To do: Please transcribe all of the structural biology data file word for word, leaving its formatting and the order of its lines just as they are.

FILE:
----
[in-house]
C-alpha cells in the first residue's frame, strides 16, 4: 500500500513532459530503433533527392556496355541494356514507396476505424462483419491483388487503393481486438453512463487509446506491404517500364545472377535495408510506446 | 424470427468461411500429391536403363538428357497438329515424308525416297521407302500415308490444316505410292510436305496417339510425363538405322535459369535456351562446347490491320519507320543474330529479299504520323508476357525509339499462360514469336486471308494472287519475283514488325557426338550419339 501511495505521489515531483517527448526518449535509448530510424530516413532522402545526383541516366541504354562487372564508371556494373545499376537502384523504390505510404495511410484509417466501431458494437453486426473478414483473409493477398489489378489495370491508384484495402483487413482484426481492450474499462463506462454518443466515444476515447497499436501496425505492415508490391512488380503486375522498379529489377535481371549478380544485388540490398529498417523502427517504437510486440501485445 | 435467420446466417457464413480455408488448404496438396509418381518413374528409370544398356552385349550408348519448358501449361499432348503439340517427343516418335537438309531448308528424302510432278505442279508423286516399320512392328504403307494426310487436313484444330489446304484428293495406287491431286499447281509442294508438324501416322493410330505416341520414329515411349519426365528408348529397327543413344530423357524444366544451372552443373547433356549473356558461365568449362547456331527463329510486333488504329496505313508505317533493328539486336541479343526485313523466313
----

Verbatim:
[in-house]
C-alpha cells in the first residue's frame, strides 16, 4: 500500500513532459530503433533527392556496355541494356514507396476505424462483419491483388487503393481486438453512463487509446506491404517500364545472377535495408510506446 | 424470427468461411500429391536403363538428357497438329515424308525416297521407302500415308490444316505410292510436305496417339510425363538405322535459369535456351562446347490491320519507320543474330529479299504520323508476357525509339499462360514469336486471308494472287519475283514488325557426338550419339 501511495505521489515531483517527448526518449535509448530510424530516413532522402545526383541516366541504354562487372564508371556494373545499376537502384523504390505510404495511410484509417466501431458494437453486426473478414483473409493477398489489378489495370491508384484495402483487413482484426481492450474499462463506462454518443466515444476515447497499436501496425505492415508490391512488380503486375522498379529489377535481371549478380544485388540490398529498417523502427517504437510486440501485445 | 435467420446466417457464413480455408488448404496438396509418381518413374528409370544398356552385349550408348519448358501449361499432348503439340517427343516418335537438309531448308528424302510432278505442279508423286516399320512392328504403307494426310487436313484444330489446304484428293495406287491431286499447281509442294508438324501416322493410330505416341520414329515411349519426365528408348529397327543413344530423357524444366544451372552443373547433356549473356558461365568449362547456331527463329510486333488504329496505313508505317533493328539486336541479343526485313523466313